Three days earlier.
It was an oddly warm afternoon in March, and Gun was visiting a deserted office park in a second-rate suburb of Cleveland to see a man about a job. He drove a rental car to the meeting, a blue Civic. Not at all his natural preference, but for half a million dollars he was willing to concede to the guidelines in the contact information. Hence the placid rental car. Hence the ill-fitting suit that he had purchased that morning from a dingy cinder block thrift shop.
Hence the lack of a weapon, although this last requirement suited him fine. Gun had always been nervous around weapons. (He was well aware of the irony.)
656 Efficiency Court, a squat box of tan brick, overlooked a shallow, algae-choked retention pond. A swan seated on one of its few clear patches of water glared at Gun as he knocked the prescribed twelve times on the door. A buzzer sounded, and the door gave way.
Except for a maroon corrugated carpet, a gunmetal desk, the man seated behind the desk, and a cheap vacuum cleaner slumped in a corner, the small room was empty. There was no illumination but for the little sunlight that made it through the window blinds, so the man was difficult to make out, though Gun did get an impression of watery eyes and a receding hairline.
"Mister Reagan," the man said.
There were no empty chairs, so Gun imitated the vacuum and leaned against the wall. "Call me 'Gun,'" he said, "And I'll call you whatever you like in return."
"For the purposes of our business, Reagan, you'll know me as Bates."
"I said it's 'Gun.' Just the last syllable. Don't you of all people understand why a man would be sensitive about his name, 'Mister Bates?'"
"I'm not looking for a sensitive man, Reagan." Bates' voice didn't change, but the darkness around his face shifted in a way that might have indicated an unfriendly smile. "It's sensitive business I have, but I'll require an unsentimental man to carry it out."
"You'll have him. If you'll pay him."
"You've already been paid. As soon as you entered the office park, I contacted Messieurs Carpacci and Bannon and made good certain gambling monies that you owed them. In return, they will no longer pass information to the police about your activities and whereabouts. I'd imagine that it's hard enough being a fugitive from justice without the Midwestern underworld informing on you."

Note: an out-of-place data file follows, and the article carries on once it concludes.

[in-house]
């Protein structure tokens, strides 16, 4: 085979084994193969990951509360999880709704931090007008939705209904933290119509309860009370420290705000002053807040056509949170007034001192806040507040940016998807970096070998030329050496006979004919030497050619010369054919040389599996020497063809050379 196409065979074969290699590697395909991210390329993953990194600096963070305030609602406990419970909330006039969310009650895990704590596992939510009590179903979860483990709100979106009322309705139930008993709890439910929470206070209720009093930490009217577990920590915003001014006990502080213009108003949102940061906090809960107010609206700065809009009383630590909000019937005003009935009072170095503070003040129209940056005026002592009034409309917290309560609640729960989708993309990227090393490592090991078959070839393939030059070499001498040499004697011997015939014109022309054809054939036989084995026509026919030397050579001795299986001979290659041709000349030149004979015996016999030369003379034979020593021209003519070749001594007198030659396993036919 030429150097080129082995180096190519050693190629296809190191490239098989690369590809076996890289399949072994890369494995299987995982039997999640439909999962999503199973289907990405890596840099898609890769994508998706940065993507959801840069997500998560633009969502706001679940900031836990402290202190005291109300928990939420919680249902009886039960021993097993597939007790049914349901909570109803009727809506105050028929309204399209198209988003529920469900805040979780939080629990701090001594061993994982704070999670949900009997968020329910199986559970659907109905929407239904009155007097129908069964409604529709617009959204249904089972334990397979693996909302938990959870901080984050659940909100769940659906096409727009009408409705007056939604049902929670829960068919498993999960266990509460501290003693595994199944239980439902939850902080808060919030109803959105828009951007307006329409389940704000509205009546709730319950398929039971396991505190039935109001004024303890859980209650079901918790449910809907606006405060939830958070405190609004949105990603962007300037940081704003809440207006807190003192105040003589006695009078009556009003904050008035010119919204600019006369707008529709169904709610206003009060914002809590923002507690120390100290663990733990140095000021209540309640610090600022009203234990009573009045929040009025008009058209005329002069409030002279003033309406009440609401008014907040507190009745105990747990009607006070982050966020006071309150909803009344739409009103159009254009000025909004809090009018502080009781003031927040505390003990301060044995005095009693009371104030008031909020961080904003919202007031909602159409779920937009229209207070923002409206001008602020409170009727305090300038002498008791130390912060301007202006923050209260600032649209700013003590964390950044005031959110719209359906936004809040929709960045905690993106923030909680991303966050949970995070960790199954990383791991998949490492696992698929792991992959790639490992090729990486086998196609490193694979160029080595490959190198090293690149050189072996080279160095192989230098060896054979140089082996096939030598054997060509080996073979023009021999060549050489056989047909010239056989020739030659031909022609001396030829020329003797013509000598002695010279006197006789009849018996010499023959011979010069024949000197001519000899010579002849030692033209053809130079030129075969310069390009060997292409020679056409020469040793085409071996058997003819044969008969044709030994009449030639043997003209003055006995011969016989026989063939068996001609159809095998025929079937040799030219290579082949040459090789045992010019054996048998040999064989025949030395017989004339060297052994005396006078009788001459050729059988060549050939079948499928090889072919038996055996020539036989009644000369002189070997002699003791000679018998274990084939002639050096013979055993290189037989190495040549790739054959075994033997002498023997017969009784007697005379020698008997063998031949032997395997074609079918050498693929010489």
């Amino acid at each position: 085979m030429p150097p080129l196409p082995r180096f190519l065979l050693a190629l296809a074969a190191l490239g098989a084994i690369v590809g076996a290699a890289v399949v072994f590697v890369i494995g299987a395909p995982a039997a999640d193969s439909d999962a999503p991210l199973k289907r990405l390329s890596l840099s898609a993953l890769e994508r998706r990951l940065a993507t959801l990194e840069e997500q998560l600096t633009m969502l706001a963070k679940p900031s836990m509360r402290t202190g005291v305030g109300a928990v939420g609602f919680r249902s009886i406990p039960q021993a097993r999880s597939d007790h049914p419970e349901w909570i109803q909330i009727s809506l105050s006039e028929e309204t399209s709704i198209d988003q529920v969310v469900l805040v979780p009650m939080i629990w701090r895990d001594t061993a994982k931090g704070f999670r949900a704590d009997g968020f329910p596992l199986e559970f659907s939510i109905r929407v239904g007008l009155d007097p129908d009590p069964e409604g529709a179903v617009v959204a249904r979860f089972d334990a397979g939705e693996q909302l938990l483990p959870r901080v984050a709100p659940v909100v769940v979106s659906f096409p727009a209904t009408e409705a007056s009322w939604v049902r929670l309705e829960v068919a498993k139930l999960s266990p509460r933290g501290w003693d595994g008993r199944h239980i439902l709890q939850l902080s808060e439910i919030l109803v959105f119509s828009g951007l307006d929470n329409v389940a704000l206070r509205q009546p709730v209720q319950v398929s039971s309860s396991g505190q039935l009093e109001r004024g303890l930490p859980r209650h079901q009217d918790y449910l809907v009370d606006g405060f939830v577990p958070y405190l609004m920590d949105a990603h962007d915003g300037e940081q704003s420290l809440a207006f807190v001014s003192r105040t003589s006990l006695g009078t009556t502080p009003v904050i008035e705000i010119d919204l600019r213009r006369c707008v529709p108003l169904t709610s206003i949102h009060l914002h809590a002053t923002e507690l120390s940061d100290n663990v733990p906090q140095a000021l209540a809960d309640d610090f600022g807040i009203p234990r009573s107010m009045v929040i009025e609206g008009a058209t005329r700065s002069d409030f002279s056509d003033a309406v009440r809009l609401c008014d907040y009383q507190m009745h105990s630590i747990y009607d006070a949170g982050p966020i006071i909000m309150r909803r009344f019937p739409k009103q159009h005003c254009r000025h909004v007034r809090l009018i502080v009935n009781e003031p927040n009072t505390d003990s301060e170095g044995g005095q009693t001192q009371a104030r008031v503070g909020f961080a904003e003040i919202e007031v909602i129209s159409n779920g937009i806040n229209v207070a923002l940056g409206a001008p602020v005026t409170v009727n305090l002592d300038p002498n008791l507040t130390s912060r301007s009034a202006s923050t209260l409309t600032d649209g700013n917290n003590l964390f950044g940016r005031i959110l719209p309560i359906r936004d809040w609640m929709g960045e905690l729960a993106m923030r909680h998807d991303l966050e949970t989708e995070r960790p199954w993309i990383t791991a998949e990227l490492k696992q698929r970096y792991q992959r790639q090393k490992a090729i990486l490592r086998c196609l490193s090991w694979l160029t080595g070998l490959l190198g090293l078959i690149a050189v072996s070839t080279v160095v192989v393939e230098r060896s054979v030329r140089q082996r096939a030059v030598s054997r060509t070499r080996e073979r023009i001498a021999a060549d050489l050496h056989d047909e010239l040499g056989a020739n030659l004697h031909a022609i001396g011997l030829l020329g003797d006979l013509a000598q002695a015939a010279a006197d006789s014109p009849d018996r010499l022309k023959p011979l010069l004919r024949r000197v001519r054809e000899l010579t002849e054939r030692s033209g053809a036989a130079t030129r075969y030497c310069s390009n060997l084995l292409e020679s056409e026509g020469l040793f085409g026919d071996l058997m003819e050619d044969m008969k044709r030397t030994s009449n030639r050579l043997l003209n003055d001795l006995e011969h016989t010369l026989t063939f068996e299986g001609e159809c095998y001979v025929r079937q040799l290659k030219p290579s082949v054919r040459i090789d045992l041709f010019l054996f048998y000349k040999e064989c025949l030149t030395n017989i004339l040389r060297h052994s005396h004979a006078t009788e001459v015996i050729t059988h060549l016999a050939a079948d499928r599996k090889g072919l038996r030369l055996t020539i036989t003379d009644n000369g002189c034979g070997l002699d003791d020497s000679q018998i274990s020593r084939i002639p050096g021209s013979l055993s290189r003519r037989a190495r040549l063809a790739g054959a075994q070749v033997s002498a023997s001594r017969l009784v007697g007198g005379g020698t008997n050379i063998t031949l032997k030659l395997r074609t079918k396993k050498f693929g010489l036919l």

"You're kidding." Gun wasn't easily surprised, but he was happy to meet this revelation half way.
"No joke." Bates was definitely smiling now. "And that's just a little honorarium to get you in the right mood. Once you've finished the job, you'll receive five hundred thousand dollars - pure profit."
"The 'job,' the 'business'- what exactly do you have in mind?" Gun launched this casually, but he was conscious of the sweat lining his poorly fitted collar. The little drama with the gambling debt was more a demonstration of power than a down payment. Gun was in bed with Bates now, and if he tried to get out before the man had his way with him...
"If you're as good at improvisational deceit as I hear you are, you'll find this easy. There's a certain religious cult called the Ark of the Fourteenth Apostle - you'll not have heard of them - that has been experimenting with a combination of stem cell manipulation and nanotechnology. I understand that they intend to remake their doctrinal leader into the Messiah via the kiss of Science. Regardless of how feasible that plan may be, their recent research has borne very interesting fruit. I want you, in a manner of speaking, to steal into their orchard and pluck that fruit for me. Is that clear?"
"Not really. If you want their research notes, you'll need a hacker, not a burglar."
"I don't want the notes. I want the thing itself, the substance. Bring me a vial, flask, or tube of their formula. If you're unable to carry it out in glass, then ingest it and bring it to me in your flesh."
Gun glanced towards the door. "I'm not really an ingesting kind of guy."
"It would be harmless. The formula in its current form is inert, perfectly safe. Unless, of course, you're allergic to stigmata." Bates emitted a thin laugh that made Gun think of the swan outside. "A joke, Gun. You're free to turn me down. But don't you want six hundred grand? I think you do."
God help him, he did, and he shook Bates' hand. Bates had a very weak grip. It was almost a child's handshake.
Three days earlier.